Bypass (18) Close-Up Film Review


Dir. Duane Hopkins, UK, 2014, 105 mins

Cast: George Mackay, Benjamin Dilloway, Laura Peake and Charlotte Spencer 

What is going on at 16 Greenwood Avenue? This is the focus of Duane Hopkins’ follow-up to his 2008 debut Better Things, a place in which a discovery sets in motion the dissolution of a family already in the midst of heartache.

Bypass follows the story of three siblings as they attempt to survive in a world that has already taken from them their father and threatens to take their mother. After older brother Greg (Benjamin Dilloway) is sentenced to 18 months in prison for burglary, this leaves middle child Tim (George MacKay) and younger sibling Helen (Lara Peake) to fend for themselves as Tim becomes the head of his household all too soon.

The BFI funded drama picks up a year later as we watch Tim attempt to achieve a semblance of balance between his girlfriend Lilly (Charlotte Spenser, also seen in Channel 4’s Glue) as well as guardianship over his younger sister who has, by this time, a lengthy truancy binge. After taking over his brother’s dodgy dealings in an attempt to make money and keep a roof over his and his sister’s heads, Bypass explores in totality Tim’s struggles as he is, rather unexpectedly, diagnosed with a mystery illness that threatens to kill him.

Hopkins’ melancholic film plays out against a very recognizable British backdrop. As his characters attempt to find some sought of normality in a situation that is far from normal, Hopkins’ focus remains steadfast throughout, painting a very powerful, intimate portrait with newcomer George MacKay at its centre. In many instances we sees Tim’s memories of his childhood, which he incants in a series of solemn monologues about his father. Bypass contains heavy nostalgic elements.

The employment of handheld cameras effectively tracks the characters’ fast movements, adding an air of realism to the film; as if Bypass could be anyone’s story. Cinematography is well considered, as Bypass maintains a dull and semi-translucent aesthetic as reality and memory become increasingly intertwined.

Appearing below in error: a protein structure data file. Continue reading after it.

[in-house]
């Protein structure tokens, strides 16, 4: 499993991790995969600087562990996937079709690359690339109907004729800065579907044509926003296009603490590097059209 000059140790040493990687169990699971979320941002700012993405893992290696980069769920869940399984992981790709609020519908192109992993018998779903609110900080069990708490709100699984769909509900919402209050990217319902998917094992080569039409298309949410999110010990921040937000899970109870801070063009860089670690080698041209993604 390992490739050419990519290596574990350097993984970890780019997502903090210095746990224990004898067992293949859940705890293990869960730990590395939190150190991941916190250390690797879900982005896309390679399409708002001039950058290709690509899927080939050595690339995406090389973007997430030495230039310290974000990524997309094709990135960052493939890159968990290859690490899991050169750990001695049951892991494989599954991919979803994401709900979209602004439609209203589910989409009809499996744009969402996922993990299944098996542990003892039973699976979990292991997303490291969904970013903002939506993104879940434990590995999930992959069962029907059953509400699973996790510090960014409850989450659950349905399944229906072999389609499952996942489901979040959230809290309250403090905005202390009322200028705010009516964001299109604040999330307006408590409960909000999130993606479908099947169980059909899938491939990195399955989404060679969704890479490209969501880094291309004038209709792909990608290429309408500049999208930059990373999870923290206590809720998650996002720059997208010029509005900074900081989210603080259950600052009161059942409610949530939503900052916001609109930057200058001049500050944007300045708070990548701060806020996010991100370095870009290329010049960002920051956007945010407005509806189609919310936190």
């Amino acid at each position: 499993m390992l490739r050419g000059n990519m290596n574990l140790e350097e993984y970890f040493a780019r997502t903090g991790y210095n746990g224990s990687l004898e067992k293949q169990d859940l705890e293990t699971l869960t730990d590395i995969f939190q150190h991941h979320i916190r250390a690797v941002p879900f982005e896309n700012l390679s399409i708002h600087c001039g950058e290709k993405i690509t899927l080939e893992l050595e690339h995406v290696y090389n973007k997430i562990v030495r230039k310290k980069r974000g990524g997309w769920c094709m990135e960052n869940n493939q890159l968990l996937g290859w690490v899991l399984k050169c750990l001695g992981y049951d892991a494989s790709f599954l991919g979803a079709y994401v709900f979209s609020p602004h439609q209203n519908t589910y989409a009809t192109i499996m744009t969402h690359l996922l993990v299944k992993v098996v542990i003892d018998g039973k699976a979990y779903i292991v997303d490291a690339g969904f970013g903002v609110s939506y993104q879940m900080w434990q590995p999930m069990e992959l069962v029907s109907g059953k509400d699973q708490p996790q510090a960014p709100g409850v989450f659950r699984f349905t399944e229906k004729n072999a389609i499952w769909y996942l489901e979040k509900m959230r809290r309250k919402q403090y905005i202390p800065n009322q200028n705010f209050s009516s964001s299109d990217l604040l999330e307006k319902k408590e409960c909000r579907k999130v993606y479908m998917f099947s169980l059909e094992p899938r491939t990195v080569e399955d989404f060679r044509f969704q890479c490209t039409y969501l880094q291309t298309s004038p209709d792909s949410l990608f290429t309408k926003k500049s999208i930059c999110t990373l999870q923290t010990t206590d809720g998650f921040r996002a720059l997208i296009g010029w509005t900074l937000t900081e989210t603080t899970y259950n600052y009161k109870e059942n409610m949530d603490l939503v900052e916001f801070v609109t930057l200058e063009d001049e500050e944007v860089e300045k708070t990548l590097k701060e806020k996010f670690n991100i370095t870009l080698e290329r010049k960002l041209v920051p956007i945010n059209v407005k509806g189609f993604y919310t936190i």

The film is both fast paced and slow, taking a welcomed break at times of reflection or affection between Tim and Lilly, as the pair appear to be genuinely in love, both sharing similar backstories.

More than anything, it is the sorrowful story of the film’s principal character that is the true triumph of the film. Hopkins is relentless when depicting Tim’s story as you genuinely feel for MacKay’s character. With an absent brother, his sister’s growing resistance, rising rent payments and the threat of bailiffs, to this then, Hopkins adds the threat of death as Tim’s illness causes him to have symptoms such as seizures, nausea and rashes. A sense of impending doom is present as Tim’s veins become more and more discoloured.

Bypass is firmly MacKay’s film. A quiet, reflective conception that makes strides in dissecting a family on the downturn, Hopkins explores this using a number of techniques, most effective of which are the monologues of Tim and Greg which act as audio for the film’s multiple flashbacks.

There is a clear sensitivity about Hopkins’ direction that extends to a scene in which Tim plays with a strand of his mother’s hair, in a sequence that is full of compassion for his principal character. With the spirit of his parents littered throughout the film, this begs the question of whether they are a symbol for the film’s ending?

As Bypass turns full circle, Hopkins pushes things further as Tim’s world begins to implode, encompassing everyone around him. Ultimately, in this moment, Hopkins poses the biggest question: Will Tim be able to pull everything together before his illness kills him?

Review by Rayvenn Shaleigha D’Clark

[SRA value=”3.5″ type=”YN”]